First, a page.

I want to bring to your attention that we have launched the call for Breakout session proposals and TCG Awards nominations for the 2011 TCG National Conference in Los Angeles, June 16-18. Breakout session ideas should emerge from our main Conference question, “What If…?”, and the Conference tracks are outlined on the proposal web page to help inspire your thinking. We are also launching the second and third phases of our current Field Conversations—the State of the Artists Survey that will gather information on the lives of theatre artists working in the U.S. and a series of Town Hall meetings on this topic. If your theatre is interested in hosting a Town Hall, check out the guidelines and sign up!
This Monday, at St Patrick’s Cathedral, I joined with thousands to mourn the passing of Ellen Stewart, the legendary founder of La MaMa E.T.C. Frank Carucci, president of the Board of La MaMa said, “Ellen died before the 50th year anniversary of La Mama in the fall. Let’s keep LaMaMa E.T.C. alive for the next 50 years.” Martha Coigney, former director of the International Theatre Institute-U.S. (ITI-U.S.), was reflecting on Ellen’s importance and her persistence in bringing an international consciousness to the U.S. theatre community. She describes Ellen as the “walking manifestation of what ITI was meant to do. She really believed that her artistic territory was the whole world.” In the early 1960s, she was the only one who was bringing foreign artists to the U.S. as part of her central mission. Artists, such as Polish director Tadeusz Kantor, were introduced to the U.S. for the first time. Of course, her achievements and her impact touched many people in so many ways. Our condolences go to Ellen’s entire family and the La MaMa community.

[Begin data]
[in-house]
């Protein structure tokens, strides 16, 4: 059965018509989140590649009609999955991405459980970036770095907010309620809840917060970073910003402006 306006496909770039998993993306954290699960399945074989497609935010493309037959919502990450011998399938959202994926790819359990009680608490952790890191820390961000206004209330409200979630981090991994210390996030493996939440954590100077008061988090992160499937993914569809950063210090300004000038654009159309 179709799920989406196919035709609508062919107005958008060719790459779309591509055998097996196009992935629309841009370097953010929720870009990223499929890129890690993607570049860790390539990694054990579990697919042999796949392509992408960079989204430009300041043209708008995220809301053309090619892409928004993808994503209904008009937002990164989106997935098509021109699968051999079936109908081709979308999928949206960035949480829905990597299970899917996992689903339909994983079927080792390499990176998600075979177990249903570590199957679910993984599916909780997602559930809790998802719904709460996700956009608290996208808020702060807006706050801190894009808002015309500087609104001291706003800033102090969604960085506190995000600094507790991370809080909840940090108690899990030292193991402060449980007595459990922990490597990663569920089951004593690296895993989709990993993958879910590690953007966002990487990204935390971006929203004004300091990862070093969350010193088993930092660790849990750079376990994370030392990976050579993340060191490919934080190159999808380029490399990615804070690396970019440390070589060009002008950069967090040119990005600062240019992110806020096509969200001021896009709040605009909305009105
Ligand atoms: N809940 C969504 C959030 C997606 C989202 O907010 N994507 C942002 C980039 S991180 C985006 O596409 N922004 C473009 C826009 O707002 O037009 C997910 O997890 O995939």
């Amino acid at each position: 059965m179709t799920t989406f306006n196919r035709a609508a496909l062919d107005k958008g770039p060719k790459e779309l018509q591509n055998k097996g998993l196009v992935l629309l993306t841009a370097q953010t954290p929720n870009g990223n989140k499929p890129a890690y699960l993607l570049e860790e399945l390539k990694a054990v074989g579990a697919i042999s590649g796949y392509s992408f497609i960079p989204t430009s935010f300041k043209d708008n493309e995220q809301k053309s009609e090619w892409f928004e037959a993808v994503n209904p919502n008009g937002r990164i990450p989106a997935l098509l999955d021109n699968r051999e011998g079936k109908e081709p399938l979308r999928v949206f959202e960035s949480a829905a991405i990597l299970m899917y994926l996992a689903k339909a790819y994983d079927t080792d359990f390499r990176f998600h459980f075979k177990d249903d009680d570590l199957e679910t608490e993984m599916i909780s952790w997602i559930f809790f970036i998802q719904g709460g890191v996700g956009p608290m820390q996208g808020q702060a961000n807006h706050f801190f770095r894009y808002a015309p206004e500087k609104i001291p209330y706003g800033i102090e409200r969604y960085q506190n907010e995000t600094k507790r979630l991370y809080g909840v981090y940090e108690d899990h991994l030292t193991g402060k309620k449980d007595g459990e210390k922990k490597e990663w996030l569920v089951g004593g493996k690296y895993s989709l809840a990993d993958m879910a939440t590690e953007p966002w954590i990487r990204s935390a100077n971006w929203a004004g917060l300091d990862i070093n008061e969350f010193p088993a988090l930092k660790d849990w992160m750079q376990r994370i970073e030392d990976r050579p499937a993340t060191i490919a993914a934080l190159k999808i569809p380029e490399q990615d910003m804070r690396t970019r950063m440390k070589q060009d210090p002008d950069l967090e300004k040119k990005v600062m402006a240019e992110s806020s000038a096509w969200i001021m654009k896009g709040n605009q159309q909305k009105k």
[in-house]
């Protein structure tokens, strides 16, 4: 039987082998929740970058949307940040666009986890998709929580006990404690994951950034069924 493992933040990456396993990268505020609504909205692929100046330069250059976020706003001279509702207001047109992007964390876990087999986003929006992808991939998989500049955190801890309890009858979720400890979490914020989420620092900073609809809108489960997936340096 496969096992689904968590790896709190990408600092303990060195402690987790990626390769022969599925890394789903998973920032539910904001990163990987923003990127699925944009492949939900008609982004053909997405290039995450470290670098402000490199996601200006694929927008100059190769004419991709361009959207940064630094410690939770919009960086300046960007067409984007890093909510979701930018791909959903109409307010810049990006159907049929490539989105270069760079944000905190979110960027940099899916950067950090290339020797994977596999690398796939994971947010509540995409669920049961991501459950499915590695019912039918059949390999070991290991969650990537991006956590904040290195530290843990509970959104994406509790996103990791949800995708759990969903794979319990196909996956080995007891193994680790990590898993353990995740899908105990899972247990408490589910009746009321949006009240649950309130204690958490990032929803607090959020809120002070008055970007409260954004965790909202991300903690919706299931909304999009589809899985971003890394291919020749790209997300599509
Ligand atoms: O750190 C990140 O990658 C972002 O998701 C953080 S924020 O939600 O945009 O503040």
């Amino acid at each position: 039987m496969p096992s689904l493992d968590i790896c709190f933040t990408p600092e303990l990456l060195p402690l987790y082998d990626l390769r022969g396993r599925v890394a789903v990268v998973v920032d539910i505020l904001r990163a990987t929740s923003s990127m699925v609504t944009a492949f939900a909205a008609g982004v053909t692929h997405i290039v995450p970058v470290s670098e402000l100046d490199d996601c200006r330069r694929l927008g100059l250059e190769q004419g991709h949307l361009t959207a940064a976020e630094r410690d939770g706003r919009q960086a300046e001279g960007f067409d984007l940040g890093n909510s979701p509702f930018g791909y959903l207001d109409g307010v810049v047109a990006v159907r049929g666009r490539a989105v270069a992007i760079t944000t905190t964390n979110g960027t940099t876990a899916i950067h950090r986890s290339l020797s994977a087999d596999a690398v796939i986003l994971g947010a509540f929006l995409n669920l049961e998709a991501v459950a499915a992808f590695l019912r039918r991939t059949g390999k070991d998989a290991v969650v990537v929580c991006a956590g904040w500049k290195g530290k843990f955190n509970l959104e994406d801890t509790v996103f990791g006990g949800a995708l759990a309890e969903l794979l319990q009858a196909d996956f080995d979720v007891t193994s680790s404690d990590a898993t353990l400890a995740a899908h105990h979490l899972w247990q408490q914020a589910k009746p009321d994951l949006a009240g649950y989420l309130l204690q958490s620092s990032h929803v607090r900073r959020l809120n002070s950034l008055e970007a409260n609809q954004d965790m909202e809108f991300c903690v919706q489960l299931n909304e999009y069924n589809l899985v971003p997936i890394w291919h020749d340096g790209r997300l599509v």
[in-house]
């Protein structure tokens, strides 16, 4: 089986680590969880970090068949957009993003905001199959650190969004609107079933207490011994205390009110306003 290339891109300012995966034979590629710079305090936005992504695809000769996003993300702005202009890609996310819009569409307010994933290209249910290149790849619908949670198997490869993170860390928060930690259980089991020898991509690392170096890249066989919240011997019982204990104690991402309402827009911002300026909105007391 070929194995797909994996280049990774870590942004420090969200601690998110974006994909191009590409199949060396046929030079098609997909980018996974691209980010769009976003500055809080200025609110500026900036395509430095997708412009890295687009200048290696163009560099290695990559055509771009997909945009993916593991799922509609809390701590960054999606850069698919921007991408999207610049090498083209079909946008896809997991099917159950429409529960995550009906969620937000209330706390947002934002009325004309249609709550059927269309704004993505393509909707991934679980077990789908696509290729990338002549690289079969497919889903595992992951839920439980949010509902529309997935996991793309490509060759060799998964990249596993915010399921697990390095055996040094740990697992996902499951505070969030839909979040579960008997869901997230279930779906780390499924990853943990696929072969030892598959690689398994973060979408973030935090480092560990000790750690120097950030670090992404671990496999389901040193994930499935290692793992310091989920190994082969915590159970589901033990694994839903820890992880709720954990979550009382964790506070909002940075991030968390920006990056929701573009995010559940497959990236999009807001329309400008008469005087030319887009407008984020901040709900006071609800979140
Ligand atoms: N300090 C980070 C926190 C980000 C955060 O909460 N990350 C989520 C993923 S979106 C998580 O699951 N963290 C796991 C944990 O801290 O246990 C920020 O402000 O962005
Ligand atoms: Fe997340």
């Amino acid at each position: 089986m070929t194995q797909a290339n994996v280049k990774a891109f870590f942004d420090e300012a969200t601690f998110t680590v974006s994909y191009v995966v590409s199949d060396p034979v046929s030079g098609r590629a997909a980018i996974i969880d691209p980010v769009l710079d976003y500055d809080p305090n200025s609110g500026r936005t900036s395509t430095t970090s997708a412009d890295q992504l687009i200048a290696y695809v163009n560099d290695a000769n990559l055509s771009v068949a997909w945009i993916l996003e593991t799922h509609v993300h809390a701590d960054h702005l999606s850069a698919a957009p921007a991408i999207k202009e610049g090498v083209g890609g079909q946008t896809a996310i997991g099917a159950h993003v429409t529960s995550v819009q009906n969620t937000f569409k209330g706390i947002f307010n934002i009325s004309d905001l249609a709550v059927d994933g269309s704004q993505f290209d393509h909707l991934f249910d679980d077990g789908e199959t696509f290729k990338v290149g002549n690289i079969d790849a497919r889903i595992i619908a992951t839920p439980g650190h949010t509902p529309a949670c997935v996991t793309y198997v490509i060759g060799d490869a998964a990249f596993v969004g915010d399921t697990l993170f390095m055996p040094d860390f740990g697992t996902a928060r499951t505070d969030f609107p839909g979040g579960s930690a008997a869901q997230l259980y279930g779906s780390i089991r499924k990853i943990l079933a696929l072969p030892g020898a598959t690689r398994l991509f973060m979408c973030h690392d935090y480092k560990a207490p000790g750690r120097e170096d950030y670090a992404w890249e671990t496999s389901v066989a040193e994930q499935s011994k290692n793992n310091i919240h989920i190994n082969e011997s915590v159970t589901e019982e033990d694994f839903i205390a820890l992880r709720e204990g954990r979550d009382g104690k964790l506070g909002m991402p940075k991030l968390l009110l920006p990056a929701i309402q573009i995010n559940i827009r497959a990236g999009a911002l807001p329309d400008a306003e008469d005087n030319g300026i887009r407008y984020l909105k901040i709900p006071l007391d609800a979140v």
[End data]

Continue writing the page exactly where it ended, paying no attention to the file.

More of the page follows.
We’ve been in touch with our TCG member theatres and artists in Tucson, including David Ira Goldstein (Arizona Theatre Company), Barclay Goldsmith (Borderlands Theater) and Susan Claassen (Invisible Theatre), following the abhorrent shooting that took place last weekend. Our colleagues report on the growing tension in Arizona in recent years and the troubling fact that this type of incident, “both is and is not, at the same time, unexpected.” But they also comment on the strong coming together of the community. And in many ways, theatre proved itself to be a place for healing conversations that help audiences and community members process tragic incidents such as this one.
We are outraged by this attack on public servants, and send our wishes for healing and recovery to Arizona and to the victims and their families.